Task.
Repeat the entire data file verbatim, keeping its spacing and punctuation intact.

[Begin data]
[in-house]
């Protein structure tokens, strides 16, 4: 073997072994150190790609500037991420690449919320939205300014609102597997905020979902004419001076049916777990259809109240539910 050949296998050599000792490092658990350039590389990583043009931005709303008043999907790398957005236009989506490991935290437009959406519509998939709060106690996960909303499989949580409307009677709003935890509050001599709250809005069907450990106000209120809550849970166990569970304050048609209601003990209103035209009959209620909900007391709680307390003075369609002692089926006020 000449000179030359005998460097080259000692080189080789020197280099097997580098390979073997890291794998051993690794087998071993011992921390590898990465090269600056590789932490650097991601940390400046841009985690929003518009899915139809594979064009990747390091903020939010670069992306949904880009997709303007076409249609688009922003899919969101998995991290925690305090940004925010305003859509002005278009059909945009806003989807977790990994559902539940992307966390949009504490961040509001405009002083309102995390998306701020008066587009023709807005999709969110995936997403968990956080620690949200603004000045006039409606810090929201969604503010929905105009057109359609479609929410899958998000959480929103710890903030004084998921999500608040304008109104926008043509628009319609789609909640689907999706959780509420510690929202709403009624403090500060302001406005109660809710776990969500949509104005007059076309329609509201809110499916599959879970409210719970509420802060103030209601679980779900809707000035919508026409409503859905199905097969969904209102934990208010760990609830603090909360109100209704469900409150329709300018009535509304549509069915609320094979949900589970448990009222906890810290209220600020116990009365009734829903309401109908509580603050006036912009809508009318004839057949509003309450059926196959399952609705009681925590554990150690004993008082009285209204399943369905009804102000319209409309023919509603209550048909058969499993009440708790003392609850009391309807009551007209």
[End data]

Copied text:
[in-house]
């Protein structure tokens, strides 16, 4: 073997072994150190790609500037991420690449919320939205300014609102597997905020979902004419001076049916777990259809109240539910 050949296998050599000792490092658990350039590389990583043009931005709303008043999907790398957005236009989506490991935290437009959406519509998939709060106690996960909303499989949580409307009677709003935890509050001599709250809005069907450990106000209120809550849970166990569970304050048609209601003990209103035209009959209620909900007391709680307390003075369609002692089926006020 000449000179030359005998460097080259000692080189080789020197280099097997580098390979073997890291794998051993690794087998071993011992921390590898990465090269600056590789932490650097991601940390400046841009985690929003518009899915139809594979064009990747390091903020939010670069992306949904880009997709303007076409249609688009922003899919969101998995991290925690305090940004925010305003859509002005278009059909945009806003989807977790990994559902539940992307966390949009504490961040509001405009002083309102995390998306701020008066587009023709807005999709969110995936997403968990956080620690949200603004000045006039409606810090929201969604503010929905105009057109359609479609929410899958998000959480929103710890903030004084998921999500608040304008109104926008043509628009319609789609909640689907999706959780509420510690929202709403009624403090500060302001406005109660809710776990969500949509104005007059076309329609509201809110499916599959879970409210719970509420802060103030209601679980779900809707000035919508026409409503859905199905097969969904209102934990208010760990609830603090909360109100209704469900409150329709300018009535509304549509069915609320094979949900589970448990009222906890810290209220600020116990009365009734829903309401109908509580603050006036912009809508009318004839057949509003309450059926196959399952609705009681925590554990150690004993008082009285209204399943369905009804102000319209409309023919509603209550048909058969499993009440708790003392609850009391309807009551007209």